Gardening When You Can

Our gardening experience this year has been different. Not a total failure, just different. It started out like it usually does in the spring, in bits and spurts around my work schedule at school. Then Frank started having serious trouble with his back. School was almost out, so work continued around his medical needs and the garden was last in place. We still got it planted and many things came up, but then they were pretty much on their own. I did get some squash and squash relish canned but that was about it. After that, I picked and cooked what I could, but haven’t canned anything since spring, that in itself is strange. We have frozen many tomatoes and a few peppers for later use, and hopefully canning. For now, here is a tour of the garden, which in spite of me, is still producing.

The green beans are worse for the wear, between the grass, weeds and grasshoppers.


The Cushaw squash is growing and starting to put on quite a few squash. There is this one big one and many small ones. I have been checking for, and squishing squash bugs morning and evening on the way to the barn to milk the goats. Powdery mildew has begun to grow on some of the leaves. Most of these I have cut off to try to prevent spreading. One organic remedy I have read about is mixing one part milk to 9 parts water and spraying the stems and leaves. I haven’t tried it, but it sounds like an easy solution if we need one.

The turnips are up and doing well. I have thinned a few plants in places and fed them to the chickens. As the plants get bigger we will be enjoying turnip greens as well as continuing to feed them to the chickens and goats. This is one of our experimental livestock feeds. We hope to be able to supplement the animals feed with turnips and cut down on the grain we buy.

The kale is doing okay. It hasn’t really taken off yet, but it has a decent start. I don’t think it likes the hot weather we have been having, but that should change before long.

The carrots and broccoli are just barely peaking out. The challenge will be to keep track of them among the weeds that are growing faster than they are. Here is where they are growing, and I have to be very careful even walking out here, let alone trying to weed without getting the vegetables. The carrots are another crop we hope to use for supplemental livestock feed. They will be left in the ground until we need to till the garden again. It will be another experiment of how to store some feed sources in the winter.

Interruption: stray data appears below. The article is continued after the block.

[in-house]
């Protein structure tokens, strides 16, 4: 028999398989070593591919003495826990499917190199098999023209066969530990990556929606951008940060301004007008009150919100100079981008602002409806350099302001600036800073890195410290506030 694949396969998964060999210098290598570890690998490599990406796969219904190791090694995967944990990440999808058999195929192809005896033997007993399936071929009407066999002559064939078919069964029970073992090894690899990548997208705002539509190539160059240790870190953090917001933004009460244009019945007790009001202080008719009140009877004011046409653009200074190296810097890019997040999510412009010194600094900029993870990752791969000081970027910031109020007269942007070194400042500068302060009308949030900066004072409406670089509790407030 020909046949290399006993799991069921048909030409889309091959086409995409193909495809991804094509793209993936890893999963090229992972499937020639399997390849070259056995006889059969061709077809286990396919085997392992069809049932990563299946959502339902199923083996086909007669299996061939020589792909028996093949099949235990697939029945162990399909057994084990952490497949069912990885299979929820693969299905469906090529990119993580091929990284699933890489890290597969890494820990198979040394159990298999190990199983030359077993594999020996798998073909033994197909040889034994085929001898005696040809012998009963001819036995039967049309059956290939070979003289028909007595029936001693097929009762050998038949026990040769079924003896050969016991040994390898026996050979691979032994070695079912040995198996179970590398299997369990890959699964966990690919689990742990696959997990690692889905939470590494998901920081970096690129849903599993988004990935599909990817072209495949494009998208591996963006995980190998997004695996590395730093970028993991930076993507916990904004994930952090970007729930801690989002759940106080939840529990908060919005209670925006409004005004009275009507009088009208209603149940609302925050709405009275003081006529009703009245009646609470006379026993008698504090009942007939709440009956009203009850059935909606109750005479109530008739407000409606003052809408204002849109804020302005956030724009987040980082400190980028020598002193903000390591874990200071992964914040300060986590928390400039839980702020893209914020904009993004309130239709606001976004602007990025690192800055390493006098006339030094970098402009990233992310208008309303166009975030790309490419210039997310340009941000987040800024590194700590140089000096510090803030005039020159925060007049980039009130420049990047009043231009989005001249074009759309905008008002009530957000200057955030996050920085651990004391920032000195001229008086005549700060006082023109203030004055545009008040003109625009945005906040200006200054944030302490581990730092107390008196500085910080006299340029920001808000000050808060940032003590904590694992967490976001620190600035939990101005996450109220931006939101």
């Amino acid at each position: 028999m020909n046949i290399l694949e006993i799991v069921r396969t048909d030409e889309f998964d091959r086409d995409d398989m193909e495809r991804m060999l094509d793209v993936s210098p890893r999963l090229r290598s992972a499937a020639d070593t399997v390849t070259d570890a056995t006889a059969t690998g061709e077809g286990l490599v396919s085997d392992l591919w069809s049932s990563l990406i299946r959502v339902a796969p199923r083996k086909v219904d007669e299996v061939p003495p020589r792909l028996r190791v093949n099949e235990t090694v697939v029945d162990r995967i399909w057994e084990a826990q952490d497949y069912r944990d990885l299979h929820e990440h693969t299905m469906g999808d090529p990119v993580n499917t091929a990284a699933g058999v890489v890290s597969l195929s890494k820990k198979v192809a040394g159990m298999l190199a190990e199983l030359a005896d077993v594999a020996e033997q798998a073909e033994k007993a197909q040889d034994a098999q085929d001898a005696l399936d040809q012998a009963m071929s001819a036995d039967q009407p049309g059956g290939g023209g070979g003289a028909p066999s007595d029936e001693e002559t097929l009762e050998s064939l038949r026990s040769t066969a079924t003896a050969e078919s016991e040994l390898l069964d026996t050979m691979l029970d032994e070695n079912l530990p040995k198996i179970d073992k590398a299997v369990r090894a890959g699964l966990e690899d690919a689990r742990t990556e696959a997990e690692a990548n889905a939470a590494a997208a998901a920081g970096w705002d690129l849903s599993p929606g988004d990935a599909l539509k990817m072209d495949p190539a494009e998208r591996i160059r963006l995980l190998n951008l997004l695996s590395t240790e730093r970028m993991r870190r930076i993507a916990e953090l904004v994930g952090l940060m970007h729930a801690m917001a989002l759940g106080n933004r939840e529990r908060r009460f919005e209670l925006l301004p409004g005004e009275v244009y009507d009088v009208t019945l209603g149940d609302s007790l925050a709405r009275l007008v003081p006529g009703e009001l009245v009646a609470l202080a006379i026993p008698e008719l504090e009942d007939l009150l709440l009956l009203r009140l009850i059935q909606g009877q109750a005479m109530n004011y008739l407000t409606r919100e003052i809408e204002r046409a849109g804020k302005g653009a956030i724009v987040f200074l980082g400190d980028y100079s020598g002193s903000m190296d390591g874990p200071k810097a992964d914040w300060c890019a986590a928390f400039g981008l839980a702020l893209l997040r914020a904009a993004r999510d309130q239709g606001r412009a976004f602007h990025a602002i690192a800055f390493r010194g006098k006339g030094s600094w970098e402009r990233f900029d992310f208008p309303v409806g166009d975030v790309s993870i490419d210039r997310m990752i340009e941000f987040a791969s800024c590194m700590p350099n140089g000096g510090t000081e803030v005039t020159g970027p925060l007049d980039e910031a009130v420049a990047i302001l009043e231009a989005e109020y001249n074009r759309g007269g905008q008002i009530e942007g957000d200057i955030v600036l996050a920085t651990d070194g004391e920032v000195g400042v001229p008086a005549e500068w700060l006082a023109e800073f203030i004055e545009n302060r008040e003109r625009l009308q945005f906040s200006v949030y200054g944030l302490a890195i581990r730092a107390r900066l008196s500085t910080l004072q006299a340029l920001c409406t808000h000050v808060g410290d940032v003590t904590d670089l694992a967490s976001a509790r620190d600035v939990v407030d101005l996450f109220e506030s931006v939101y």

There are a few Mangel beets coming up here and there, but not in any abundance. The extra patch of beets we planted down by the okra appears to be a tasty snack for someone. Our experiment of making sugar from beets will probably have to wait another year. We’ll see how big these get before winter gets them.


Our fall potato crop is almost non existent. Out of the two rows we planted, only these two plants have emerged. I dug around in one of the rows and found the potato we planted and it has just begun to grow. I don’t know if the hot weather is holding them back, or if growing a fall crop just won’t work in this area. The interesting thing is that some of the potatoes we missed when harvesting the spring crop have come up here and there down by the Cushaw squash, so either way, we hope to have enough fall potatoes to use for seed next spring.

The purple hull peas are still there, it’s just that the crab grass has taken on the roll of camouflaging them. That’s a nice way of saying the grass has just about taken over the pea patch. Interestingly enough, more peas are coming up next door in the potato patch and other areas we tilled for the fall garden. I don’t know if they will have time to produce before frost, but they might.


I have tried something different with my okra harvest this year. As I picked the pods, I trimmed off some of the leaves that stick out into the isle I was working from. This way I can see better to pick and I am not getting itchy from constantly brushing up against the leaves. I got this idea last year from CQ at Hickory Holler. It works great.

Another thing I did a few weeks ago was cut the top off of the plants that were too tall to reach.